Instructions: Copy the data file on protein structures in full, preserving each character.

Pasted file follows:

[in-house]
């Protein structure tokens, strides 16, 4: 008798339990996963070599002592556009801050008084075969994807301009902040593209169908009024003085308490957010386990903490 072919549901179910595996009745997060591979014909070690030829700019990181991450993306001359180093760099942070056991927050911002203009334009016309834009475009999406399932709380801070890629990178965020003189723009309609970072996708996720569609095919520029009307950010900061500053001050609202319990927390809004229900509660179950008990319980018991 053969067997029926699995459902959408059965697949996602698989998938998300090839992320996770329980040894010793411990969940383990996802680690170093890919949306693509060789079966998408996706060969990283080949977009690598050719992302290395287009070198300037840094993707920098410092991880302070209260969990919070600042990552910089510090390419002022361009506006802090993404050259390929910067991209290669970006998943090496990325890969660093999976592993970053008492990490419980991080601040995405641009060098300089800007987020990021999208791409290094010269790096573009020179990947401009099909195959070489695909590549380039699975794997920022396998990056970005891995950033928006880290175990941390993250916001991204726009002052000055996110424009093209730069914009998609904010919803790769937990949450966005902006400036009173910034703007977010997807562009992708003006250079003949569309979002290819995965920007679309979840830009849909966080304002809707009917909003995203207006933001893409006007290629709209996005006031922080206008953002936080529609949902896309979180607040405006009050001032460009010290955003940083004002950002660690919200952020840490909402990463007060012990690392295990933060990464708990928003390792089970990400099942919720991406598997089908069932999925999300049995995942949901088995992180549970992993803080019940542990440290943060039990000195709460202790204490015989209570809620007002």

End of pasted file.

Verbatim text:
[in-house]
């Protein structure tokens, strides 16, 4: 008798339990996963070599002592556009801050008084075969994807301009902040593209169908009024003085308490957010386990903490 072919549901179910595996009745997060591979014909070690030829700019990181991450993306001359180093760099942070056991927050911002203009334009016309834009475009999406399932709380801070890629990178965020003189723009309609970072996708996720569609095919520029009307950010900061500053001050609202319990927390809004229900509660179950008990319980018991 053969067997029926699995459902959408059965697949996602698989998938998300090839992320996770329980040894010793411990969940383990996802680690170093890919949306693509060789079966998408996706060969990283080949977009690598050719992302290395287009070198300037840094993707920098410092991880302070209260969990919070600042990552910089510090390419002022361009506006802090993404050259390929910067991209290669970006998943090496990325890969660093999976592993970053008492990490419980991080601040995405641009060098300089800007987020990021999208791409290094010269790096573009020179990947401009099909195959070489695909590549380039699975794997920022396998990056970005891995950033928006880290175990941390993250916001991204726009002052000055996110424009093209730069914009998609904010919803790769937990949450966005902006400036009173910034703007977010997807562009992708003006250079003949569309979002290819995965920007679309979840830009849909966080304002809707009917909003995203207006933001893409006007290629709209996005006031922080206008953002936080529609949902896309979180607040405006009050001032460009010290955003940083004002950002660690919200952020840490909402990463007060012990690392295990933060990464708990928003390792089970990400099942919720991406598997089908069932999925999300049995995942949901088995992180549970992993803080019940542990440290943060039990000195709460202790204490015989209570809620007002």